A Yale law professor, Daniel Markovits, has written an essay, “How Life Became an Endless, Terrible Competition,” attacking the structure of the current meritocracy. According to Markovits, our meritocracy is biased in favor of the rich, yet makes those who succeed miserable anyway. His solution is government intervention: deny tax deductions to private schools unless they admit mostly low income students, and regulate the economy so that work is shifted away from this class.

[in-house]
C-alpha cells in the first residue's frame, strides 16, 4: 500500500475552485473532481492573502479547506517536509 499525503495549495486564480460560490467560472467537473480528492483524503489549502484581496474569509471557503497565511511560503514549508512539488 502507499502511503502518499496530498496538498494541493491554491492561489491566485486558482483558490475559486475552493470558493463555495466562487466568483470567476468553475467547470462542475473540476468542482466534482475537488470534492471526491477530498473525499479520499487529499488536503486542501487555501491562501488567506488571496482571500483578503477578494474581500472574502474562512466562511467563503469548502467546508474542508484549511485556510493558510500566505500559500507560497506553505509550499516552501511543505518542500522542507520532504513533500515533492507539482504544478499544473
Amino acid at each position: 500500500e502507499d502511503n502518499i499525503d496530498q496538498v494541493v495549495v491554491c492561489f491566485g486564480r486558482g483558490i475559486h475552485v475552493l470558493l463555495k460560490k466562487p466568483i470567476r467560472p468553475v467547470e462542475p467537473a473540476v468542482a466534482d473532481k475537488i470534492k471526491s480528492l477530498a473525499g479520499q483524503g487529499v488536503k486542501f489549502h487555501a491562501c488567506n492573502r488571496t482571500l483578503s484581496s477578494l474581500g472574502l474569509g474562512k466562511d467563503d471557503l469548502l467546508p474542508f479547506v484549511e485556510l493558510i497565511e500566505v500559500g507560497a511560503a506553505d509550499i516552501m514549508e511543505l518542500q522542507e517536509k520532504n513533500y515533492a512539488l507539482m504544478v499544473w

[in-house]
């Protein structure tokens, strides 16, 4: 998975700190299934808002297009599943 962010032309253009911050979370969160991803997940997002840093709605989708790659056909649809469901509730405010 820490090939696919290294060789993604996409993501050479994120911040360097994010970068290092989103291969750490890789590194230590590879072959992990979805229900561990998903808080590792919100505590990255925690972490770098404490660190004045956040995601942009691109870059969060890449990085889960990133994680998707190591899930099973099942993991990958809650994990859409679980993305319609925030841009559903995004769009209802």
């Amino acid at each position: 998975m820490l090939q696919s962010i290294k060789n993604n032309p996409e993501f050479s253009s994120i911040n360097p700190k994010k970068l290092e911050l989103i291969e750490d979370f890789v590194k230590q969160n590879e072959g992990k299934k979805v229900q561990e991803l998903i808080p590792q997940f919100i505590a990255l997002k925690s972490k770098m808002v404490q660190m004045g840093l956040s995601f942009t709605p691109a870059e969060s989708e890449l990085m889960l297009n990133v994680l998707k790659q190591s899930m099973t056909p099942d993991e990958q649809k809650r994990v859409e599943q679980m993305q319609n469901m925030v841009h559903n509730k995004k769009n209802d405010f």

Markovits' arguments are flawed. He mistakes correlation for causation, failing to reckon with the substantial evidence that admission to the high ranks of the meritocracy is based on intelligence rather than the wealth with which it is also correlated. Nor does he recognize that what has made life harder for current elites than past ones has been ubiquitous competition, which has benefited consumers. Even if meritocracy is making meritocrats unhappy (another claim for which his evidence has causation problems), it makes others better off. Targeting classes to redistribute opportunities is an ugly program that will have the same bad economic and social consequences as when tried before in socialist societies. The real sources of angst in modern society are likely moral rather than political. Many people have trouble finding meaning in the world once they discard its traditional sources: religion and the web of binding duties to family and community.